Cisco Networking: Graphical Device Configuration Interfaces

Cisco gives you some graphical configuration interface options depending on the class of network device you are using, which varies from Home to Enterprise products. This allows you to avoid the command line configuration process entirely.

Small Business devices

To start with, many of the Small Business devices, such as the Security Appliance (SA) 520 firewall, do not have a standard IOS command line but instead offer a web interface for configuration. This web interface greatly reduces the complexity of configuration for Small Business users, who often perform much of their own configuration.

The basic web interface of the SA 520, which places all configuration options in easy-to-navigate menus is shown.

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Home devices

Most Home users also perform their own configuration, or get a friend to do it for them. In the Home product line, streamlining configuration options in a few menus is critical for making the home experience easy and painless for users.

The illustration gives you a small example of this with a Cisco WRT54G2 wireless router. By making these devices easy to configure, they often have limited functionality compared with their larger cousins. However, most Home users have no need for most of the functionality that is removed from these Home devices.

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Enterprise devices

Almost all Enterprise devices have an Internetwork Operating System (IOS) command line for configuration, which for the most part varies little from platform to platform, other than functionality that exists only in a single platform. For example, the same basic commands are used to apply an IP address to a network interface, whether you work on an Adaptive Security Appliance (ASA) firewall, a router, or a switch.

To make things simpler for some administrative users who do not want to get into the weeds learning how to do things, many of these devices now have web interfaces to make the configuration tasks easier.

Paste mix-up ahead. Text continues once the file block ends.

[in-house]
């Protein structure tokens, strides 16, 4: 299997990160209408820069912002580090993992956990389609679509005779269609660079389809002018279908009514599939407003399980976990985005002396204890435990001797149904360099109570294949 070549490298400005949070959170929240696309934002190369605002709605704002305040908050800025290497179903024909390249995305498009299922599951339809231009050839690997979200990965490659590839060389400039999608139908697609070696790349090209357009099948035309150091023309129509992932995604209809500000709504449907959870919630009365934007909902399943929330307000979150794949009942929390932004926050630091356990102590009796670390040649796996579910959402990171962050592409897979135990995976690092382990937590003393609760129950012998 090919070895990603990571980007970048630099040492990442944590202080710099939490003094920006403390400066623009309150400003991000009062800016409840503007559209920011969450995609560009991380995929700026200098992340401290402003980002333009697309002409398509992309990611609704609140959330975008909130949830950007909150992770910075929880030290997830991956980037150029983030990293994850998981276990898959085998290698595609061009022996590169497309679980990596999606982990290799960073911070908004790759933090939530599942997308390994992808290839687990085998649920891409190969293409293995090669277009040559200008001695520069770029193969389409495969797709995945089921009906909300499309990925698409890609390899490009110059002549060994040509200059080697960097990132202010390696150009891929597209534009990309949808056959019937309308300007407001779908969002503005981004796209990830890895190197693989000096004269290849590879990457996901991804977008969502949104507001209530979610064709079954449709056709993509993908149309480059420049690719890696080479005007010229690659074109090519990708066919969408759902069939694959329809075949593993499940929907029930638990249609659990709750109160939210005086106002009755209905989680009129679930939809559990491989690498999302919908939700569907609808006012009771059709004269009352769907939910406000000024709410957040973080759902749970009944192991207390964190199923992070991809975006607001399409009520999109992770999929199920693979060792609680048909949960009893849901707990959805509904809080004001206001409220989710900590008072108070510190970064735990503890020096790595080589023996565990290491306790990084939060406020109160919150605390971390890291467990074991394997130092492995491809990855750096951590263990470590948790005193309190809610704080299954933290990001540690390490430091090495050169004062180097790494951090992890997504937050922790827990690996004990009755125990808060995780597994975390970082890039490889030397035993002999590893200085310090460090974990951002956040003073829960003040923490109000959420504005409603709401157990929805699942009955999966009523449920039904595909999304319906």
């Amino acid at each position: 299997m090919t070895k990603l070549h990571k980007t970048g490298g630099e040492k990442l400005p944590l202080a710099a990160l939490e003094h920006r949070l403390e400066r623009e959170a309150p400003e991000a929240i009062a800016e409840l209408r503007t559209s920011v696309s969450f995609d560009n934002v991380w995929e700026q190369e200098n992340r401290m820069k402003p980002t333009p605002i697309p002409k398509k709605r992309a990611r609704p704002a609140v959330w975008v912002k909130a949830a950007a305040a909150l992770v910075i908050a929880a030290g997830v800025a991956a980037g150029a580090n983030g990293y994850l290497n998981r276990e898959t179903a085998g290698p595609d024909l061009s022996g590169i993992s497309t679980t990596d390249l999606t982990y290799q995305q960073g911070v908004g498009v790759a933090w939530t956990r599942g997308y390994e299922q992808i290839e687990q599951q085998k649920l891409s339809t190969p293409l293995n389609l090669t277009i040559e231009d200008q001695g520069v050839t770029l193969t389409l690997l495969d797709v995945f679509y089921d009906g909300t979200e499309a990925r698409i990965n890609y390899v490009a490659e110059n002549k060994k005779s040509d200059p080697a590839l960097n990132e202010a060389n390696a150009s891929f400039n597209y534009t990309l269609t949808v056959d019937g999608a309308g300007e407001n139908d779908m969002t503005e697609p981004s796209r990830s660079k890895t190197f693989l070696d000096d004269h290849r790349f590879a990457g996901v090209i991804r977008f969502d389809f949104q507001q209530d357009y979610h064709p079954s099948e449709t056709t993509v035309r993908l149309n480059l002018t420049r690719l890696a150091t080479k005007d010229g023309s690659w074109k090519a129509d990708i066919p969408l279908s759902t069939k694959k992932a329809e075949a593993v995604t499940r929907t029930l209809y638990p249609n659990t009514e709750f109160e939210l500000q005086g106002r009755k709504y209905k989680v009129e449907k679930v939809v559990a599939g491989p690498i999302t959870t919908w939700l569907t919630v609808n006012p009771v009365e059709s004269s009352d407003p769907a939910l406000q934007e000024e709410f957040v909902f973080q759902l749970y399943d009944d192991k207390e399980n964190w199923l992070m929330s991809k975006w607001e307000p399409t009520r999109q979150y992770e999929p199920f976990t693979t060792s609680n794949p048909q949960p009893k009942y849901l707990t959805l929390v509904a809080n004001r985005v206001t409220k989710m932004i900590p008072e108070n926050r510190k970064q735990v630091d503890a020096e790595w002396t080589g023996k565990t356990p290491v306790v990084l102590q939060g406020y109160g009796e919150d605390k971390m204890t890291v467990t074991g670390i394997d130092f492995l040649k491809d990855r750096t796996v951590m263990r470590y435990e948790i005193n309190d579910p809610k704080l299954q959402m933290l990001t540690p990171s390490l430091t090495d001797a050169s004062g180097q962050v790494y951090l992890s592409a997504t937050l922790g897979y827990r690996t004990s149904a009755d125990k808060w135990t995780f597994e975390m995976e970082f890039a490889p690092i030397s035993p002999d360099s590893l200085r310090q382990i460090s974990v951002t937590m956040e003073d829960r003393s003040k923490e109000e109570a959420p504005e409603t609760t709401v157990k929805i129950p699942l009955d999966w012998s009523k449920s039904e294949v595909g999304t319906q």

The Cisco switches have a web interface that applies basic port setup and monitoring configuration; however, detailed configuration still requires that you get into the command line.

Many Cisco routers, especially the Branch Integrated Services routers have a Java-based graphical program, Security Device Manager (SDM).

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You might note in the figure that the top menu has three main options: Home, Configure, and Monitor:

  • The Home page gives you a basic snapshot of the device status.

  • The Configure page has a navigation pane down the left of the screen that allows you to configure the main components of the system, such as network interfaces, firewall policies, virtual private networks (VPNs), and routing, to name a few.

  • The Monitor page allows you to see more detailed information on the status of your device that you see on the Home page.

The Cisco ASA Security Device Manager (ASDM), as shown below, is similar to the SDM in appearance, down to the three main menu items on the main toolbar. The ASDM is also similar to the SDM in operation, with the configuration performed on the Configure page.

ASDM is a Java-based application that is stored on the device and launched from a web interface. Almost all functionality of the security device can be configured through the web interface, so a user rarely needs to venture into the depths of the command line.

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In the case of both the SDM and ASDM, all configuration is performed through the command line. When the interface loads, it reads the running-config from the device and then displays it graphically. As you make changes, the software parses new commands to change the running configuration and applies that configuration to the device effectively at the IOS command line.

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